In a battle to combat online identity theft, phishing and other online fraud whereby the only defence against attackers is a password, organisations are adding extra layers of security at all levels to protect valuable assets using two-factor authentication. Yurong Lin, CEO of Deepnet Security investigates this added layer of security.

Authentication ensures the person

accessing data, whether it be via a virtual private network (VPN) connection, remote desktop, email application (Outlook Web Access, Outlook Anywhere) or an online shopping portal, is who they claim they are and that they are authorised to access the data. Traditional authentication systems include only one level of authentication such as passwords.

Identity theft in the UK costs businesses on average £1.2bn according to research from the Home Office, fuelling the government's decision to push identity cards in a battle against the growing number of online identity crimes. Organisations are faced with a similar problem, whereby uninvited users are able to penetrate security and access corporate data, and of course the age-old problem of users logging on under another person's identity.

Two-factor authentication adds stronger security as users need to authenticate themselves with extra credentials in addition to their passwords. Two-factor authentication requires two out of the following three factors: something you know (e.g. password or PIN), something you have (e.g. security token, mobile phone or USB stick), something you are (e.g. fingerprint or iris recognition).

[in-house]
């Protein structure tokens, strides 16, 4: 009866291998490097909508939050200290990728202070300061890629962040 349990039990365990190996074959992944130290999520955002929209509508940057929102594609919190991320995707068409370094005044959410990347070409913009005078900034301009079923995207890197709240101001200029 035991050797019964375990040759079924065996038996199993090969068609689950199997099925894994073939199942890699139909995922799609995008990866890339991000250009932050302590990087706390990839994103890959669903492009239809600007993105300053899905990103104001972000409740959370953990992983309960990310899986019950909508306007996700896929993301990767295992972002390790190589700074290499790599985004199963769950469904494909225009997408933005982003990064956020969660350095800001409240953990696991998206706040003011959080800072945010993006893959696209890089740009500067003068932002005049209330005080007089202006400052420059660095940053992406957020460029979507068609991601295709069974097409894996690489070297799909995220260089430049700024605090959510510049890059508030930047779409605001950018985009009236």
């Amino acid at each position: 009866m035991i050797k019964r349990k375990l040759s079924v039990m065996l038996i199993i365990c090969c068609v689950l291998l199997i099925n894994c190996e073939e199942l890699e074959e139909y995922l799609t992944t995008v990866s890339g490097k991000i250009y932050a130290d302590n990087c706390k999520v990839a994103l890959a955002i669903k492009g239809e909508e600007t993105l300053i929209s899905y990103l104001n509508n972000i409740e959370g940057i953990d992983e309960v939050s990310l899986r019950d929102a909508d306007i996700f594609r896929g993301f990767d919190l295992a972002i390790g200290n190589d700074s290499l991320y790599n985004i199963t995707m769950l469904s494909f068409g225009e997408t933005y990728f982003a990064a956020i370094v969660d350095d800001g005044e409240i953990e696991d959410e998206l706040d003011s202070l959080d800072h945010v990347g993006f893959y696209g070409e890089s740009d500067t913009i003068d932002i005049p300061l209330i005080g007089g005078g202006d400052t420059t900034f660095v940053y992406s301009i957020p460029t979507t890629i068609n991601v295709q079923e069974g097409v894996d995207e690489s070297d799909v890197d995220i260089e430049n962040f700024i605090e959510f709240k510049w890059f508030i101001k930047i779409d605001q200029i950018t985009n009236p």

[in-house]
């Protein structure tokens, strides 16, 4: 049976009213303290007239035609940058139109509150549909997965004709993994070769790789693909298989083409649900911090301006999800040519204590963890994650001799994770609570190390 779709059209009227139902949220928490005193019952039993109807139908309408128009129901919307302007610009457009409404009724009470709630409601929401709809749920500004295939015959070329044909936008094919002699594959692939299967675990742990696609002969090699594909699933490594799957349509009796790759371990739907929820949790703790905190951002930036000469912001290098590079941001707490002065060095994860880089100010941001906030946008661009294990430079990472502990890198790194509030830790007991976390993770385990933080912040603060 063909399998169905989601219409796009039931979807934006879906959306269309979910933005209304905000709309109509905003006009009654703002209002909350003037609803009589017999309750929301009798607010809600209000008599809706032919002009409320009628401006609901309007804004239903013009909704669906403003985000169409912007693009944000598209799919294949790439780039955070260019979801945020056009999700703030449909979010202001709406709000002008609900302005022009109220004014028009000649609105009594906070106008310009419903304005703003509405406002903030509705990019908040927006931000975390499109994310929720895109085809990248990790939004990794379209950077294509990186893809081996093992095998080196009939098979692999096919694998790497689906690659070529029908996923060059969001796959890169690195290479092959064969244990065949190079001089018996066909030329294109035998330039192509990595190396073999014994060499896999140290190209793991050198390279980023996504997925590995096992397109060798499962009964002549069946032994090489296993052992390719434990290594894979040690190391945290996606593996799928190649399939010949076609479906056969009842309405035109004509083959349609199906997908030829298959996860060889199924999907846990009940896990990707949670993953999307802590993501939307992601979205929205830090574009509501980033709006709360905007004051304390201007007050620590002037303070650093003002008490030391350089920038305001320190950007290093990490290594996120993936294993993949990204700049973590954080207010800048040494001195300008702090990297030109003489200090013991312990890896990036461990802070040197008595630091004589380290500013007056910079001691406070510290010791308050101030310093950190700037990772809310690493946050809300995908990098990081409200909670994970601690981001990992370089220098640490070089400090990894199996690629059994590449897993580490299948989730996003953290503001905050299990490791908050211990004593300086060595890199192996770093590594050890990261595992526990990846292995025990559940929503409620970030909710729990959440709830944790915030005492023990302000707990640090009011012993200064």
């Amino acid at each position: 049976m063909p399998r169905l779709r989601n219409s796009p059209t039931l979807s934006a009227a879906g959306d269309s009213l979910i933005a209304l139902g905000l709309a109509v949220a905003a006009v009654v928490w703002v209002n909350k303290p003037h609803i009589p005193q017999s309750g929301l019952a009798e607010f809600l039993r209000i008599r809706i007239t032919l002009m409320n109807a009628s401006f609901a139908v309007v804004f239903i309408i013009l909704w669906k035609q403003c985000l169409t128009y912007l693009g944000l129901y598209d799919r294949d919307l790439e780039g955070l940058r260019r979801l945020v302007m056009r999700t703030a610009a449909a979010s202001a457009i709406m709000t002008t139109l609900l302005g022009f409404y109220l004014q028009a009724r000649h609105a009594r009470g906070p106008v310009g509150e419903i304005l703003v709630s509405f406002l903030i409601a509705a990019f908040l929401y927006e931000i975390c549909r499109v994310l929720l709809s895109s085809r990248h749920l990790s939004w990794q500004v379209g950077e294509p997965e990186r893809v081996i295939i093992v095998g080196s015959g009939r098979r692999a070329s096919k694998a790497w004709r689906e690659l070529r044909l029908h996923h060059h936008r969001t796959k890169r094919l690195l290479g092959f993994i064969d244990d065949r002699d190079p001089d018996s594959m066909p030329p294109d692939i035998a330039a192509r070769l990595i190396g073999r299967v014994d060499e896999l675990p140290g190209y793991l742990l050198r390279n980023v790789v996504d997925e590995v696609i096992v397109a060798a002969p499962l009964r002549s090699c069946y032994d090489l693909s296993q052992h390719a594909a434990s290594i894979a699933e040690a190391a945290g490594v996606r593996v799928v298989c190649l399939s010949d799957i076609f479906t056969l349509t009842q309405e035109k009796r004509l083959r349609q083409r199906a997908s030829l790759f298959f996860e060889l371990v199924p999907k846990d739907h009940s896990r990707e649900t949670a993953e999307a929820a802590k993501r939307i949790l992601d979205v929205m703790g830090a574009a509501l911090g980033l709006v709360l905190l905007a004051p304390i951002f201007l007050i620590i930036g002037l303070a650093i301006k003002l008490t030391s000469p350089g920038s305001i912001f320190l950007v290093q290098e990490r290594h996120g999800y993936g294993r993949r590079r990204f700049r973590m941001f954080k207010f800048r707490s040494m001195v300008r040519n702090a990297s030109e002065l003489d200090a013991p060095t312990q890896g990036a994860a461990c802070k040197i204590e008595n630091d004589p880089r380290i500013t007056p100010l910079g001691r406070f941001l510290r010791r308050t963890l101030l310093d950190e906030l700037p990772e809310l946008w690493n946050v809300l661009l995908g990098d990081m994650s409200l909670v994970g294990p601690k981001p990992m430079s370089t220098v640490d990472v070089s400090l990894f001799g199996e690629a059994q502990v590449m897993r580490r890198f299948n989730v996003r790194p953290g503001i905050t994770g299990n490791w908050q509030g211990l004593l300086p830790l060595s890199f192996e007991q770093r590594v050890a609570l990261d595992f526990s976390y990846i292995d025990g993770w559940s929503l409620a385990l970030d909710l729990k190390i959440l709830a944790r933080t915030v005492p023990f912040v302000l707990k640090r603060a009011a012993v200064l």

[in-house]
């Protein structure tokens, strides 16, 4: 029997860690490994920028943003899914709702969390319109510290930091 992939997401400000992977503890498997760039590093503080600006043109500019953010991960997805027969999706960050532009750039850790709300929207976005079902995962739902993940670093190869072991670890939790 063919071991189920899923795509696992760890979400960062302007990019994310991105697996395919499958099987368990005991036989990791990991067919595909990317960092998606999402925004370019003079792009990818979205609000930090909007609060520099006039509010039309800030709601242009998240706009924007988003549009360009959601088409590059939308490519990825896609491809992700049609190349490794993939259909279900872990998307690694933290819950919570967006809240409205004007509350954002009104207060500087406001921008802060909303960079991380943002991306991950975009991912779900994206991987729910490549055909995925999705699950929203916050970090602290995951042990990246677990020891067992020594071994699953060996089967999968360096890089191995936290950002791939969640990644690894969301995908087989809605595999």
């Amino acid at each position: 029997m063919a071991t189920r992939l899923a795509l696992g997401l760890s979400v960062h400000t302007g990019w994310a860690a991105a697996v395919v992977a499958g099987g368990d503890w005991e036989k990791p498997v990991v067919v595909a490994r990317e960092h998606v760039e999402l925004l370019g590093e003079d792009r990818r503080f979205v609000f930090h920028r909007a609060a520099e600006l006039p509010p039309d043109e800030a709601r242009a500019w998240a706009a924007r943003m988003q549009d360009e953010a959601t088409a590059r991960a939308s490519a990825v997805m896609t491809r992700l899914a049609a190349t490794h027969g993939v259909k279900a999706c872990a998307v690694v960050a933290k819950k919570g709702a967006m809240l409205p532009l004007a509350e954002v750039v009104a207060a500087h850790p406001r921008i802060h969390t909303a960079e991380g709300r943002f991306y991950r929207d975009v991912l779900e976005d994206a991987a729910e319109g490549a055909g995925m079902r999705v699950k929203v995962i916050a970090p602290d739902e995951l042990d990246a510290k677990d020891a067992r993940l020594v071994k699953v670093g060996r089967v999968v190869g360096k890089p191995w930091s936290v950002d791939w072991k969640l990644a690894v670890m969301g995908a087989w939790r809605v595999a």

However, selecting an appropriate two-factor authentication system can be difficult and expensive, as there are many products on the market that provide different types of technologies.

A unified authentication is a single platform that integrates all types of user credentials and authentication methods, enabling organisations to deploy strong authentication across all types of applications, such as remote access, internet access and mobile applications, for all groups of users such as employers, contractors and business partners.

A unified authentication system is, therefore, more user-friendly, cost-effective and future-proof. In a bid to tackle card-not-present fraud (CNP), Visa recently announced the availability of the EMUE card, a credit card powered with a LCD display and mini-keypad that generates one-time passwords for account logon and online transaction.

Impact of regulation

Regulation is fuelling the uptake of two-factor authentication, with many organisations using the technology to replace insecure passwords and secure assets in addition to meeting regulatory compliance such as HIPAA, Sarbanes-Oxley and FSA.

The most recent regulatory pressure by the government is the Code of Connection (CoCo) standards, which will define the future of communications between local and central government.

The regulation requires local authorities to implement rigorous security processes and IT controls, as well as provide secure access to data through multi-factor authentication.

The CoCo deadline has recently been extended to 30 September 2009 and it is apparent that councils are going to face a real threat of ID theft and loss of network connection to central government departments if they don't comply by this date.

Whilst councils are looking for a quick fix to the problem, it is clear that there is a lack of knowledge around the topic, which is holding them back and causing widespread confusion of what is required and who to turn to for a solution.